Numerous federal agencies operate watercraft from various ports and harbors throughout the United States. These include the U.S. Navy, U.S. Coast Guard, NOAA. Fish and Wildlife Service, and the U.S. Army Corps of Engineers. Vessel types include warships, search and rescue vessels, research watercrafts, dredges, and dormitory boats.
Typically the home ports for these watercraft have a variety of activities and facilities which impact the environment. This portion of the Facility Regulatory Tour addresses those shore activities and limited activities which take place in the water. It does not address environmental issues on the watercraft themselves.
The removal of materials such as sand, silt, and clays in an existing navigation channel. Maintenance dredging is performed periodically to remove bottom sediment that has been naturally deposited through time.
Fuel Storage and Dispensing
Fueling of vessels, trucks, and other equipment (i.e., onshore steam generators) along with the storage of fuel in aboveground or underground storage tanks. Fuel includes: diesel, kerosene, gasoline, and biofuels.
Shore-based Support Operations
This includes facilities and activities such as: recycling; solid waste collection; recycling; restrooms; offices; vehicle maintenance; heating, ventilation, and air conditioning repair; plumbing operations and services; pesticide applications; building repair and maintenance; and janitorial services. It also includes watercraft maintenance and repair. Heavy equipment often founds in ports and harbors to facilitate maintenance and repair includes gantry cranes, conventional cranes, fork lifts, trucks, buckets & grapples, bull dozers pay loaders, boom trucks, welding trucks, water trucks, excavators, sweepers, pumps, tug boats, deck barges, hopper barges, crane barges, trackers, flat beds, fuel oil tankers, bulk cement trailers, engines, etc.
Depending on the volume of fuel stored onsite, location, and activities occurring certain non-transportation-related onshore or offshore facilities that store, transport, or dispense petroleum products are required to prepare either a Spill Prevention, Control, and Countermeasure (SPCC) Plan or a Facility Response Plan (FRP). They are also required to adequately train their personnel in spill response procedures.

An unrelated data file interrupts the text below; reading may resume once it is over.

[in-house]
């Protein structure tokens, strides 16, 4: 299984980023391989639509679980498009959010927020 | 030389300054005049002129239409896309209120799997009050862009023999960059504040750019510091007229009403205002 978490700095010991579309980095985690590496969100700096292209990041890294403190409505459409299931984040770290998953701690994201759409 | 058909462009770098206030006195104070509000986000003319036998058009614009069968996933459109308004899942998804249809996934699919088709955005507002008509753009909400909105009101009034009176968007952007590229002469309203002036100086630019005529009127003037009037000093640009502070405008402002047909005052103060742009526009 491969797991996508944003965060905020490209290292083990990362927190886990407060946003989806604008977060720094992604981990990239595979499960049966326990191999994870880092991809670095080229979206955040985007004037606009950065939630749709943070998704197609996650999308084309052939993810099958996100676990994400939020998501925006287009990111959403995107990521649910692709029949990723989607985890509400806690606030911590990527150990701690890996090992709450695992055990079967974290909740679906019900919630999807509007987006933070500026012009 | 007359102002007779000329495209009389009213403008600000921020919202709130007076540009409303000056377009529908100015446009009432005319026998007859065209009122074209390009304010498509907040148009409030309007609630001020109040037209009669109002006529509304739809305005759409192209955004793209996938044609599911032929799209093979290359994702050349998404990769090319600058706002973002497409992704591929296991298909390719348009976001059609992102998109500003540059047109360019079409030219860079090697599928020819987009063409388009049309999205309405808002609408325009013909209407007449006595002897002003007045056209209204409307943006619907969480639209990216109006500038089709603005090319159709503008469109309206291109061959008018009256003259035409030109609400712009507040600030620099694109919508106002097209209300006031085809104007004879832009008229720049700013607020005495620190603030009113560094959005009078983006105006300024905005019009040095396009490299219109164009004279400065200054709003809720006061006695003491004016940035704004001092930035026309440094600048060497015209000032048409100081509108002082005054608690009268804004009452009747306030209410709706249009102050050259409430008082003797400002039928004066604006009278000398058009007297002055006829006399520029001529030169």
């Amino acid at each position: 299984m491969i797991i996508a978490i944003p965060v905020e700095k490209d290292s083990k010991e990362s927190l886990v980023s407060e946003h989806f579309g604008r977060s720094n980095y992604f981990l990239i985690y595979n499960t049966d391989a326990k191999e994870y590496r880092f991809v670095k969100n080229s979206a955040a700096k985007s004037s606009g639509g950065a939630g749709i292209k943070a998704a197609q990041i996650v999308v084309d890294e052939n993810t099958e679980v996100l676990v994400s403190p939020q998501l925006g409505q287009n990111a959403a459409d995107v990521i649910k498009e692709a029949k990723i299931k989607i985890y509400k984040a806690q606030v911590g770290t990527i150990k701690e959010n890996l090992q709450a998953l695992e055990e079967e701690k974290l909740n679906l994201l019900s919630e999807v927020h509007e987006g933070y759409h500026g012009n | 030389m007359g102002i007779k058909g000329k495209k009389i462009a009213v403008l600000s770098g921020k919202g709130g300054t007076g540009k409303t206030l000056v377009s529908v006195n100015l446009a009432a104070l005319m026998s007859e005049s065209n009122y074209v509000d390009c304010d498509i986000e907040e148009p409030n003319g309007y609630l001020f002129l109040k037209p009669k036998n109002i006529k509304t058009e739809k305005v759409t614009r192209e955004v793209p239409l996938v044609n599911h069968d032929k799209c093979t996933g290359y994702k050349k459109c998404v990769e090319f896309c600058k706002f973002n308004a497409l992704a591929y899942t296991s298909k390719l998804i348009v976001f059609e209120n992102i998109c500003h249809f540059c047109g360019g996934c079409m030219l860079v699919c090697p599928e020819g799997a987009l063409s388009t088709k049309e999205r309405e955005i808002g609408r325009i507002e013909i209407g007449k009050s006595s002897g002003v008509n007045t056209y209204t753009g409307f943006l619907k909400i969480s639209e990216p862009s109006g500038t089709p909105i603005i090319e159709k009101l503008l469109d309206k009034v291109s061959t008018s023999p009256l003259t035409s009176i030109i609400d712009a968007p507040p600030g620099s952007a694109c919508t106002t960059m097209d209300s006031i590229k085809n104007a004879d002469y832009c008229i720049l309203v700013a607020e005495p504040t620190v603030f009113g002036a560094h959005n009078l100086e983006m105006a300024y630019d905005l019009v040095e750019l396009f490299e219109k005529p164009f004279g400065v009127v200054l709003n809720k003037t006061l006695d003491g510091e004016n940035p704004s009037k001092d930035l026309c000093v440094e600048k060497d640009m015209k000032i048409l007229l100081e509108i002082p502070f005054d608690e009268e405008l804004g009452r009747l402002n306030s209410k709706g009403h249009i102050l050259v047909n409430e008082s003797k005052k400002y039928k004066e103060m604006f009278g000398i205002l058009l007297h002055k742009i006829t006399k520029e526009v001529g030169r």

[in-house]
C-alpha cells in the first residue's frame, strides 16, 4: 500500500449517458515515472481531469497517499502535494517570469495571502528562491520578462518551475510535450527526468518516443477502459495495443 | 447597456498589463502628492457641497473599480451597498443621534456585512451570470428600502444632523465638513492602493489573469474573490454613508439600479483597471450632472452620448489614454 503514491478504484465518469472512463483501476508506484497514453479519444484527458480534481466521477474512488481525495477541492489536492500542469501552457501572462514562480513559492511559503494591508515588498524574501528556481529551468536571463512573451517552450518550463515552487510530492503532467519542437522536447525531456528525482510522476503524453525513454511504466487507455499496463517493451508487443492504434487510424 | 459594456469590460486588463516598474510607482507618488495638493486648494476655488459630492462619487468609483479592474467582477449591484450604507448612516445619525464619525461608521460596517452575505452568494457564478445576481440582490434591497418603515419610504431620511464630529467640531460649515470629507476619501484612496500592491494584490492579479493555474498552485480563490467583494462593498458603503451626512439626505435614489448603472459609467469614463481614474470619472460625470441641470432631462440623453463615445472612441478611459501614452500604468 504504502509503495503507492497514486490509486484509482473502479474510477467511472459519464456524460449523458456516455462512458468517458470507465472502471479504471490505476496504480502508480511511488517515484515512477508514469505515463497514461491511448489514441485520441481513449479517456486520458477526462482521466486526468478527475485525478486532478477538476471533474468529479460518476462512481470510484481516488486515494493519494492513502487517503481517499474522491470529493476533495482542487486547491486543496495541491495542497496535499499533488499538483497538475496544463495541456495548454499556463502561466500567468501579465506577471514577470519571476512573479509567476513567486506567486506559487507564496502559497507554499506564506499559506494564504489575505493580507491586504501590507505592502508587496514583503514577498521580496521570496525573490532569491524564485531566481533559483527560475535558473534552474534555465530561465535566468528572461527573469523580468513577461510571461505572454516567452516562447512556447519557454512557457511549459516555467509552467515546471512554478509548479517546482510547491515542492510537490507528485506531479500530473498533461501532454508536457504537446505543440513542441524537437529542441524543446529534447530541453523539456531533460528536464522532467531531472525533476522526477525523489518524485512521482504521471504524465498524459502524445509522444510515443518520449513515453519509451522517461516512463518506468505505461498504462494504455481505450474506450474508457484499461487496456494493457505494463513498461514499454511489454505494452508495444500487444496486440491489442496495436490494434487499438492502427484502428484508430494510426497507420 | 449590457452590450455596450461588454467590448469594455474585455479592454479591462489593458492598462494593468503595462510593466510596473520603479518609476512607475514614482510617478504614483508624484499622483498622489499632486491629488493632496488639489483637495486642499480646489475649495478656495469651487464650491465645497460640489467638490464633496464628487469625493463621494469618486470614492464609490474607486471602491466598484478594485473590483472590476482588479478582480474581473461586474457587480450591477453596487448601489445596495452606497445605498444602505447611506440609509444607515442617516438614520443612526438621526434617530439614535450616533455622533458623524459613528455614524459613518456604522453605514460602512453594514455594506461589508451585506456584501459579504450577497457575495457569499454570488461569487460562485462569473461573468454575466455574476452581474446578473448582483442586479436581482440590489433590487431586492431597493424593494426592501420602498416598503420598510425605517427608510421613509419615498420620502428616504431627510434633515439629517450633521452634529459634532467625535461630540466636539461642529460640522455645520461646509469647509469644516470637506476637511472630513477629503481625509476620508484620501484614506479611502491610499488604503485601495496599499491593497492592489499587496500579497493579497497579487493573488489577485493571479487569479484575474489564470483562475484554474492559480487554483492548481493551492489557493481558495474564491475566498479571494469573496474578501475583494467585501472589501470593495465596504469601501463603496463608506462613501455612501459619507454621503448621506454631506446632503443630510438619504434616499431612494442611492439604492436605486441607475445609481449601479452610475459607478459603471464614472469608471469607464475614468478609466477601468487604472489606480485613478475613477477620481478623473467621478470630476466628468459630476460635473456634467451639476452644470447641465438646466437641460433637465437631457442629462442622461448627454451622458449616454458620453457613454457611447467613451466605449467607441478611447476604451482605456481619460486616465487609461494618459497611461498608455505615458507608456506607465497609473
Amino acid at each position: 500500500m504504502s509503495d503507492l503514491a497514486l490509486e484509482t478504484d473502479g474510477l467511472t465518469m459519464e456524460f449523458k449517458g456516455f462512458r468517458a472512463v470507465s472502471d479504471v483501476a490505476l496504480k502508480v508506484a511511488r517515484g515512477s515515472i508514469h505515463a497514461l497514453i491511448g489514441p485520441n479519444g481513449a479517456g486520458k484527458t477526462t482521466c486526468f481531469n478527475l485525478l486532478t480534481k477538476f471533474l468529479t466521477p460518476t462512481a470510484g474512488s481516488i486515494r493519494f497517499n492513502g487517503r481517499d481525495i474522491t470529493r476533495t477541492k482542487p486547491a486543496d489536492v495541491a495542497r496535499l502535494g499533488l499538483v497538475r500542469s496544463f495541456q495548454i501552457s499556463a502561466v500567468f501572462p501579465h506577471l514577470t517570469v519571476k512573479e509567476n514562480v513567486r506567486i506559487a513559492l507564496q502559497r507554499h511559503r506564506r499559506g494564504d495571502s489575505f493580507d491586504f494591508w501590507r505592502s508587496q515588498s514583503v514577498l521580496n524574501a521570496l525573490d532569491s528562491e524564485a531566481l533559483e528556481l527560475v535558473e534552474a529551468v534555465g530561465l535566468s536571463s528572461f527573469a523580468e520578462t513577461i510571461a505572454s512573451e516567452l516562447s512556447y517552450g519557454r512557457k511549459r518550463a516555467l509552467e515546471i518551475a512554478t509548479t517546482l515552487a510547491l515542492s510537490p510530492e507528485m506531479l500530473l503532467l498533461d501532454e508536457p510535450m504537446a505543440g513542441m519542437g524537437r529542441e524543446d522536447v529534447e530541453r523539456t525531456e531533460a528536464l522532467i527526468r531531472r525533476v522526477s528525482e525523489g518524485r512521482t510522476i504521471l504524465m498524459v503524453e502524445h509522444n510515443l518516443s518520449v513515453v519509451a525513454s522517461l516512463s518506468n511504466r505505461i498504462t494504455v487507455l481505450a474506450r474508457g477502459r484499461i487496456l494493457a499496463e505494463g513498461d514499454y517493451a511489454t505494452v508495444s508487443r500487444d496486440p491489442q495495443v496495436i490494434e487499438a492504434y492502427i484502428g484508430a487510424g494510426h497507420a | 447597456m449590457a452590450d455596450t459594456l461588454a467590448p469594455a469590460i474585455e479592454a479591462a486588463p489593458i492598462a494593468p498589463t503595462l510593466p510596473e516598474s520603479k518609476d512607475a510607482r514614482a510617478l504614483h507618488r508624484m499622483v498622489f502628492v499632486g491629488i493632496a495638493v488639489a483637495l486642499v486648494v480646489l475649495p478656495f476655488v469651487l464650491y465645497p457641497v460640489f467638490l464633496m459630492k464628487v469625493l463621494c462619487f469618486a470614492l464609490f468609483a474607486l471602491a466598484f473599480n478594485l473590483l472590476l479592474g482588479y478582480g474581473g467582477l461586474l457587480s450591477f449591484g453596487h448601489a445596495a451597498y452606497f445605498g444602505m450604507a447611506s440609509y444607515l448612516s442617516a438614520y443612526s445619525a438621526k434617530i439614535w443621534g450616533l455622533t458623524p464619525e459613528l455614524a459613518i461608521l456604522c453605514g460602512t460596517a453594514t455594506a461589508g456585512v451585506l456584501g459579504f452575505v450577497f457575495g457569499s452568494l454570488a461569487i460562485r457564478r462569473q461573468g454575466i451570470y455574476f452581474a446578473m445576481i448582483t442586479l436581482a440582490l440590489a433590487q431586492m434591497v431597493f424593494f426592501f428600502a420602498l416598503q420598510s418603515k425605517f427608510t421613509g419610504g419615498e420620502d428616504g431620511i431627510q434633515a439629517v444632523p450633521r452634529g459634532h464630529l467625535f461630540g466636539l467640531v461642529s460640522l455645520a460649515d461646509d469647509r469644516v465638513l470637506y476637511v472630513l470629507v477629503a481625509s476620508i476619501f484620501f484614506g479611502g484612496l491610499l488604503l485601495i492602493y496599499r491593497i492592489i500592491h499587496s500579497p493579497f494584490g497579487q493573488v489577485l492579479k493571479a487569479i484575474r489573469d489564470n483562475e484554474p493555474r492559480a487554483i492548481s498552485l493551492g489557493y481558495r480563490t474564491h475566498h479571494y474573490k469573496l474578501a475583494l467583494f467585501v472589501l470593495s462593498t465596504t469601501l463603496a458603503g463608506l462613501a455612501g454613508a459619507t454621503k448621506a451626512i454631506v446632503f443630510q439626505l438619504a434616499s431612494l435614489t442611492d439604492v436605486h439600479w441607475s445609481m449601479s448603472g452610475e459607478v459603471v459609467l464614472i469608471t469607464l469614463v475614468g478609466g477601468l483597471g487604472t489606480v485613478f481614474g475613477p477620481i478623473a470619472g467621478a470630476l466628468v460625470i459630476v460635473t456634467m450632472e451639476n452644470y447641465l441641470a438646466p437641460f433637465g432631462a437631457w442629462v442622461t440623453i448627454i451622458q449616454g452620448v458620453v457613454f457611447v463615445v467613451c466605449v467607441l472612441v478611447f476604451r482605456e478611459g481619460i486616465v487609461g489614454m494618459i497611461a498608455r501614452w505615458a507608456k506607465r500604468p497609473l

Watercraft Wastewater Discharges
Two types of watercraft-unique wastewater are ballast water and bilge. Vessel wastewater discharges are primarily regulated by EPA's NPDES Vessel General Permit (VGP).Bilge is the lowest compartment of a ship where the two sides meet and where water collects from rough seas, rain, minor leaks in the hull. Bilge is where oil, solvents, detergents, chemicals, urine, and other wastes that have accumulated while out at sea. Ballast water is taken onboard for stability prior to a voyage and then released into the water once the destination is released.
(NOTE: For additional information on ports and harbors consult PortCompliance.org. This port sector tool was developed in partnership between the National Center for Manufacturing Sciences (NCMS) and Environmental Protection Agency (EPA) Region 2 with the support and assistance from the Port Compliance Assistance Focus Group consisting of industry, federal, and state regulatory agencies.)